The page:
Let’s first cut to the last bit, just before I cut and ran. The bit where the more serious tech journalists were gingerly fingering the new devices, holding them in their awe-struck hands, and marvelling at the super-sonic processing speed and noticeably more detailed screens.
It was at that precise moment that I realised why the Edge was called the Edge, and that it was nothing at all to do with the U2 guitarist. (I would have been surprised; after all, U2 are an Apple/iTunes-affiliated band). The Edge is called the Edge because of the way the picture bleeds right to both sides of the phone, creating a cool illusion that’s at least as entertaining as one of those 3D bookmarks you see in stationer’s shops, but a lot more elegant.
Seriously though, the Galaxy S6 is a beautiful phone, so much as you can call any mobile device a thing of beauty. It also does a whole lot of things better than previous phones, but each year, it’s becoming harder and harder for Samsung (or Apple, or anyone) to make mobile phones and tablets that surprise with features that amount to anything more than “faster, better, more intuitive.”
If I had the desired income stream, I would probably get one, because I would enjoy using the camera that you can access without laboriously going through various apps to find (yay for that!), by which time you’ve missed the moment. I would relish the opportunity to enjoy a lens that lets in so much light that photos that otherwise would have been rendered extremely murky still come up with contrast and detail on human faces. And I would no doubt have a ball taking selfies with a second camera that is now better than some main cameras on bog-standard phones.
If I had an expendable income, I would also really dig the fact that the S6 and S6 Edge charge their batteries 1.5 times faster than the Galaxy S5, and can even get a maintenance charge wirelessly. Here we go: “With first-of-its-kind fully embedded wireless charging technology, the Galaxy S6 and Galaxy S6 Edge are setting a new industry standard for universal wireless charging.” The phone also gives “two hours of HD video play after only 10 minutes of charging.”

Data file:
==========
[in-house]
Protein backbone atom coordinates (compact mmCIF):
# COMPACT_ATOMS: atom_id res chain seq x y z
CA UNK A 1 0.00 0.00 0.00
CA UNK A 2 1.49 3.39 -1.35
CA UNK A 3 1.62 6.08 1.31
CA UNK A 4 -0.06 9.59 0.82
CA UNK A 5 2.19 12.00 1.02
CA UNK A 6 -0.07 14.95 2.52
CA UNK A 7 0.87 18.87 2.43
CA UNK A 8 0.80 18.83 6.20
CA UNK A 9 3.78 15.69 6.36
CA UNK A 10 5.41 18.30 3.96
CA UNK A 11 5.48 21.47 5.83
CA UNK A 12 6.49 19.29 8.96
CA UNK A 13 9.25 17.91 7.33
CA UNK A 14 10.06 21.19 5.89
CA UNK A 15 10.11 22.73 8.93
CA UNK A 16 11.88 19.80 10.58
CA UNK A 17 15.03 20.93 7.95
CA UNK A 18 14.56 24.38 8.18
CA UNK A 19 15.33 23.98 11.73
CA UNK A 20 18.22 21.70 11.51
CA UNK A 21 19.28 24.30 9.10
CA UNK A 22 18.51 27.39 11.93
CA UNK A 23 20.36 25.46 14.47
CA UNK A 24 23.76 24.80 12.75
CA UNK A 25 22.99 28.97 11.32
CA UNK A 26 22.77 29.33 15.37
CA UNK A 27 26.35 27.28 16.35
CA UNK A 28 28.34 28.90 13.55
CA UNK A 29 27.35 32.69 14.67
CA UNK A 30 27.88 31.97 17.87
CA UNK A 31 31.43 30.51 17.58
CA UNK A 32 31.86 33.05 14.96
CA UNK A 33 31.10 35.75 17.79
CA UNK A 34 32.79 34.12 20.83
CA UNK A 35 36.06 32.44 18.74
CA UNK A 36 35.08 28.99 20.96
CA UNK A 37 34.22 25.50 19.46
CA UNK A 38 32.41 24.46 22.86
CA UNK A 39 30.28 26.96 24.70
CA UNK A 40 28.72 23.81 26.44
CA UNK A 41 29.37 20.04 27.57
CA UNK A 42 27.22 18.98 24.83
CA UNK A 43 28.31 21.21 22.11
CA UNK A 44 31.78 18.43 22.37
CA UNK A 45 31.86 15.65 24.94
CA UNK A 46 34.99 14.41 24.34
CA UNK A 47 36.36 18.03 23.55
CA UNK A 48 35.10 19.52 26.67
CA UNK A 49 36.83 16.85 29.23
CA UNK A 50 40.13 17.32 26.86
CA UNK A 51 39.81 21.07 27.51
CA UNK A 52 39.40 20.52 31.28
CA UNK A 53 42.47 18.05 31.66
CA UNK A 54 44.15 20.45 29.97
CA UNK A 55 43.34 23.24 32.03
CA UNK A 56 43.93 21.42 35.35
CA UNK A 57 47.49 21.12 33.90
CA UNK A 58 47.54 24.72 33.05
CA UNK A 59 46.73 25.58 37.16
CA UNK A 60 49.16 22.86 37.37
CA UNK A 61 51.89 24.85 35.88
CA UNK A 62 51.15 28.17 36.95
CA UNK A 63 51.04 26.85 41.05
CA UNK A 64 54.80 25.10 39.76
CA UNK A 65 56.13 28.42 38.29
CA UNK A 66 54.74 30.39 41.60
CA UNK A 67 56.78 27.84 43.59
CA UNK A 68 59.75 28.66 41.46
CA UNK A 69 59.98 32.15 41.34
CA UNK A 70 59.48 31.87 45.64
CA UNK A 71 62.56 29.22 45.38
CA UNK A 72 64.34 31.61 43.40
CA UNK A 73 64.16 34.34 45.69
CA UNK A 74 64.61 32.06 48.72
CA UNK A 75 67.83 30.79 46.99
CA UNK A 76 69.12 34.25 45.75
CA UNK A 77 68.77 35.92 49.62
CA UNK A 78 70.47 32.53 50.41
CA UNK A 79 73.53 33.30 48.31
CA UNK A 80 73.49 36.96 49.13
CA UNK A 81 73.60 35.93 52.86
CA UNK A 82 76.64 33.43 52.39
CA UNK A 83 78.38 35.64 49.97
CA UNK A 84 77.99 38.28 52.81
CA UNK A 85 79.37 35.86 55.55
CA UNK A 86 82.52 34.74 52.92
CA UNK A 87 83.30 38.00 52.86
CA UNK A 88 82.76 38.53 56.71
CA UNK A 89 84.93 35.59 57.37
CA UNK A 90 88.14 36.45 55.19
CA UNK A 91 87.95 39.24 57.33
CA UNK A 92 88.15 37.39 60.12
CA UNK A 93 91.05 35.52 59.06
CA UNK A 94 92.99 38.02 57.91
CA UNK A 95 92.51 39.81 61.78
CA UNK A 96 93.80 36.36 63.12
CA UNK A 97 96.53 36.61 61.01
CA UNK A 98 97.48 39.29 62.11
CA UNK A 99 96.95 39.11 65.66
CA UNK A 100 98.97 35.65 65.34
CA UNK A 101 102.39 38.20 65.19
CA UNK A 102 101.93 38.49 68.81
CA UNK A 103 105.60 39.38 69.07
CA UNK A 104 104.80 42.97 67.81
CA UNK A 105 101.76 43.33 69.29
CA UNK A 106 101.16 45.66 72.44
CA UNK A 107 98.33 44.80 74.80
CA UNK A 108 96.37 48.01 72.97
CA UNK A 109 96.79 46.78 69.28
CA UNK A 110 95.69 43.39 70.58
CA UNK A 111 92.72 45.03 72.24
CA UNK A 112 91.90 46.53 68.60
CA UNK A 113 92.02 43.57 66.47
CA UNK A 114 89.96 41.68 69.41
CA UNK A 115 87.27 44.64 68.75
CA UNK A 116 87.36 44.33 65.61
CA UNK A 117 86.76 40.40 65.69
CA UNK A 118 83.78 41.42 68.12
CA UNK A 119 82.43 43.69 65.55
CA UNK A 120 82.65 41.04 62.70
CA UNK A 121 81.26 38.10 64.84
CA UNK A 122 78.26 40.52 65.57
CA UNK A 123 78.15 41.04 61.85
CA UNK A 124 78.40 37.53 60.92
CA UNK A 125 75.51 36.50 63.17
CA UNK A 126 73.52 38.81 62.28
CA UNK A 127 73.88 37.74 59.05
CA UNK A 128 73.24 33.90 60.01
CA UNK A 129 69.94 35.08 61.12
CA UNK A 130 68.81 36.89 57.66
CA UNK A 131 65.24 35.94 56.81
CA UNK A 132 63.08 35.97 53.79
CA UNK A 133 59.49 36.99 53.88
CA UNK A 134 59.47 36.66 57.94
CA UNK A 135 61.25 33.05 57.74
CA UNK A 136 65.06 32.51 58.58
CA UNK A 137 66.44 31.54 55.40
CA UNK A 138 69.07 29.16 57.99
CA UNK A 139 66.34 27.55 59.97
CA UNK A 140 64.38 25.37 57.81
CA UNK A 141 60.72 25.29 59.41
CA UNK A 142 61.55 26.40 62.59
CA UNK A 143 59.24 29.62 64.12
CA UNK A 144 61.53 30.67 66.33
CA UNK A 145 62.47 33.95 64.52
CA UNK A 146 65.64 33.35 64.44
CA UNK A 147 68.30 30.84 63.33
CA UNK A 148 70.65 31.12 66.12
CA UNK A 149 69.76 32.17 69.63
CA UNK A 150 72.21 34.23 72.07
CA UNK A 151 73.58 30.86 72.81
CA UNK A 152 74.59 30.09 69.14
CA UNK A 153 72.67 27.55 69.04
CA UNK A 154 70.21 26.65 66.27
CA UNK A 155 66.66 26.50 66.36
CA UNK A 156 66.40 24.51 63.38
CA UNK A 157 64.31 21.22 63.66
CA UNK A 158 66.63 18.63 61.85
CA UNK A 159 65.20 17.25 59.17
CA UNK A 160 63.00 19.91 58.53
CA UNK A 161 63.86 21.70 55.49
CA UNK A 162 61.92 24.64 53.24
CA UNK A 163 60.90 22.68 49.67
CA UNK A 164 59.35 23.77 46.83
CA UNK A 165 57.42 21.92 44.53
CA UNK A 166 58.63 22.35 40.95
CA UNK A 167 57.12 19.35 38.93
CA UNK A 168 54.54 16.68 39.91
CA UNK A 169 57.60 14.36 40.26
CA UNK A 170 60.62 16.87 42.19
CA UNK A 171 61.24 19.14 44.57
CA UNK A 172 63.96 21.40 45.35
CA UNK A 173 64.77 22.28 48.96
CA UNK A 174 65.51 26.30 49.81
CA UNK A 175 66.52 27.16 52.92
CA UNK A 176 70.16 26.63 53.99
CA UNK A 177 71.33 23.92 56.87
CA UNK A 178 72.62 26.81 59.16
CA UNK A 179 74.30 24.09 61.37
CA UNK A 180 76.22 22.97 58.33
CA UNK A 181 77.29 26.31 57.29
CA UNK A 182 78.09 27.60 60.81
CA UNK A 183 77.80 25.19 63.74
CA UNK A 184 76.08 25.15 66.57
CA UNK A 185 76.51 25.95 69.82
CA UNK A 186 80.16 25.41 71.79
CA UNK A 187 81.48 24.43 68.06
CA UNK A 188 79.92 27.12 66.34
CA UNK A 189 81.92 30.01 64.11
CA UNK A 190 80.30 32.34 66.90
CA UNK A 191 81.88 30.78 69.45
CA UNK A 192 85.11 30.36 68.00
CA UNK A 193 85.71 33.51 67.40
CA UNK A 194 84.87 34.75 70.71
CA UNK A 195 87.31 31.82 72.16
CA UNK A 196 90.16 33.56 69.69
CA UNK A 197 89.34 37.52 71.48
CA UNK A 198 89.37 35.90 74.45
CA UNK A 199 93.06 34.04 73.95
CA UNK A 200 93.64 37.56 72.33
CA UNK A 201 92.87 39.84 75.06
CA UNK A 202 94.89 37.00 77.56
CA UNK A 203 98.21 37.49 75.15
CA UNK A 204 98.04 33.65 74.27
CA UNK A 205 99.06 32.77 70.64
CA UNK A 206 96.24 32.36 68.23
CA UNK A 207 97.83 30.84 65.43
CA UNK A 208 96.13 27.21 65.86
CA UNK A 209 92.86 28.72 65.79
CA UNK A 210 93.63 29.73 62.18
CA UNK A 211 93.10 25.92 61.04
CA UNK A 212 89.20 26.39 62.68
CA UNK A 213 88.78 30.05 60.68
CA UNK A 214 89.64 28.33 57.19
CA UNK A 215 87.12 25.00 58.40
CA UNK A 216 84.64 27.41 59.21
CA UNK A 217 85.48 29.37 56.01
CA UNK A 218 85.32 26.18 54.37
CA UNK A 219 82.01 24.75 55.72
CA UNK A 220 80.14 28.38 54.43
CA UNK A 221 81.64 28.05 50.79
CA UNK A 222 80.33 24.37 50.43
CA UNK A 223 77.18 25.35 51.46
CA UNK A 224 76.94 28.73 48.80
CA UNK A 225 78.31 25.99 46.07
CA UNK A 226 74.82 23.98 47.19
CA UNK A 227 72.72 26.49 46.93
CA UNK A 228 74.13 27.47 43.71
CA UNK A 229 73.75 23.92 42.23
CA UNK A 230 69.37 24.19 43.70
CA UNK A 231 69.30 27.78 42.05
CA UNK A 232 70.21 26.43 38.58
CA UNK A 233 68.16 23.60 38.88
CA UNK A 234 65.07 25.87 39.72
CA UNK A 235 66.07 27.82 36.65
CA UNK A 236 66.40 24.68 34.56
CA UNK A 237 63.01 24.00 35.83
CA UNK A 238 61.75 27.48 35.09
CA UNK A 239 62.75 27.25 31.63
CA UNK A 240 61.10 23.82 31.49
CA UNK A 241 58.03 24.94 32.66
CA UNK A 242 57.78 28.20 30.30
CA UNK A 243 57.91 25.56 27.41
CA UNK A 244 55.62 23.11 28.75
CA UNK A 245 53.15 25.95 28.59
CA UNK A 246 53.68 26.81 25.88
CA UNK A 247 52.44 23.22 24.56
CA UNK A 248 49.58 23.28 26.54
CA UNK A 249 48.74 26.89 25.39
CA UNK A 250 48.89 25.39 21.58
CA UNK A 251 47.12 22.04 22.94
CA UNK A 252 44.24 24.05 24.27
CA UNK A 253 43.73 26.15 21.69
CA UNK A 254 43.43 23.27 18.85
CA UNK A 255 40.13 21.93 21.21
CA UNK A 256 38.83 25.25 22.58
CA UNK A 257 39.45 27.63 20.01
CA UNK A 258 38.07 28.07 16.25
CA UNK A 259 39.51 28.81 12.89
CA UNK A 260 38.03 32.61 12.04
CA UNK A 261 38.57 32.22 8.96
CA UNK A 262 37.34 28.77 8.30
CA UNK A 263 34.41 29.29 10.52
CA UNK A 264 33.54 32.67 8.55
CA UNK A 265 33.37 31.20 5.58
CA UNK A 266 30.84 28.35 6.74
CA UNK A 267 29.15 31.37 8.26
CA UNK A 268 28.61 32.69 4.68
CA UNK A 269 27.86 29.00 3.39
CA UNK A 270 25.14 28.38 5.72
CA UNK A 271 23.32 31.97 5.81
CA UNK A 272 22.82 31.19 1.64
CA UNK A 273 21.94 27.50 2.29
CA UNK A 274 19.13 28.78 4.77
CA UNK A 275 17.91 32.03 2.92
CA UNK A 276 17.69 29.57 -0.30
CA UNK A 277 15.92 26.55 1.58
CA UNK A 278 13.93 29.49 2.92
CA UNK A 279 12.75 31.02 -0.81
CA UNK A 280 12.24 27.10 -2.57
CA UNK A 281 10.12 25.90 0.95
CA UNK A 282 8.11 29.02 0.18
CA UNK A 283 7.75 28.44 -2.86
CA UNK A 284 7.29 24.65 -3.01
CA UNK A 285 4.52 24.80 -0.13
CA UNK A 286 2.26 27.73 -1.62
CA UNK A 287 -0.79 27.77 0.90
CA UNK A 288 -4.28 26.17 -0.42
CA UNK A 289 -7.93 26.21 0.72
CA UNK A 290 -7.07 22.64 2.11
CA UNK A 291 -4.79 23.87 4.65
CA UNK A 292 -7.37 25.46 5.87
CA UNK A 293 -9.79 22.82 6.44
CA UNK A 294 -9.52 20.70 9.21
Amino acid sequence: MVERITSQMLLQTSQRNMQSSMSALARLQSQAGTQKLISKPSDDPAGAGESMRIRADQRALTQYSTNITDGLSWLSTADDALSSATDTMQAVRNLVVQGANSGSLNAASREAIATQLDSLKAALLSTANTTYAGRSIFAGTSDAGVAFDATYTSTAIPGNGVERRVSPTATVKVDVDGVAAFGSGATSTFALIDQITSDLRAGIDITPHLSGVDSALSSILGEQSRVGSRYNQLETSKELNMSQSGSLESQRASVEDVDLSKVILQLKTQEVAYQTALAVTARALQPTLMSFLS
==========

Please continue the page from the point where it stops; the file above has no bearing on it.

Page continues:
It’s interesting that in their presentation, as on their press release, Samsung talks up the design of the phones before any of its other attributes. Priorities? Well, I guess they’re just being pragmatic: it could well be that more people will buy these devices for the style rather than the lightning-fast processing speed or general functionality.
So for the record, “the Galaxy S6 and Galaxy S6 Edge blend beautiful design with meaningful innovation and powerful features. The glass body is available in an array of colourful jewel tones, including White Pearl, Black Sapphire, Gold Platinum, Blue Topaz, and Green Emerald. This incredible design required unique glass holding technology and unmatched craftsmanship.”
The thing that pricked up my ears was the emphasis on business use, with Samsung’s “upgraded, end-to-end secure mobile platform Samsung KNOX, offering defense grade features for real-time protection from malicious attacks… Security is enhanced with a touch fingerprint scanner, super quick authentication and encrypted data saved in secure device storage.” With genuine concerns about the safety of information on mobile platforms, that sounds like a winner.
What else is important? They’re thin and lightweight, with the S6 measuring 6.8mm and 132g and the Edge 7.0mm and 138g. Samsung claims it’s “the world’s first 14nm 64-bit mobile processor technology in combination with 64-bit OS… users can undertake multiple tasks at the same time while enjoying significantly lower power consumption.” Oh, and the screens! Both phones have a 5.1-inch Quad HD Super AMOLED screen display “with an incredible pixel density of 577 pixels per inch.”
Lastly, the phones will launch with a new system of “simple and secure mobile payments”, Samsung Play, in the US, but it looks like we’re missing out on that. Instead, Samsung NZ has formed a partnership with “a groundbreaking NZ industry collaboration, bringing together Paymark and mobile network operators with banking partners to offer an integrated mobile wallet experience to Kiwis.” GARY STEEL
PS, Yes, I know, Samsung for some reason write ‘edge’ with a small ‘e’. I don’t approve of that kind of carry-on, so the Edge is intentionally bearing a large ‘E’ on this blog.
* The Samsung Galaxy S6 and Samsung Galaxy S6 Edge are due here early April, but no pricing has yet been issued.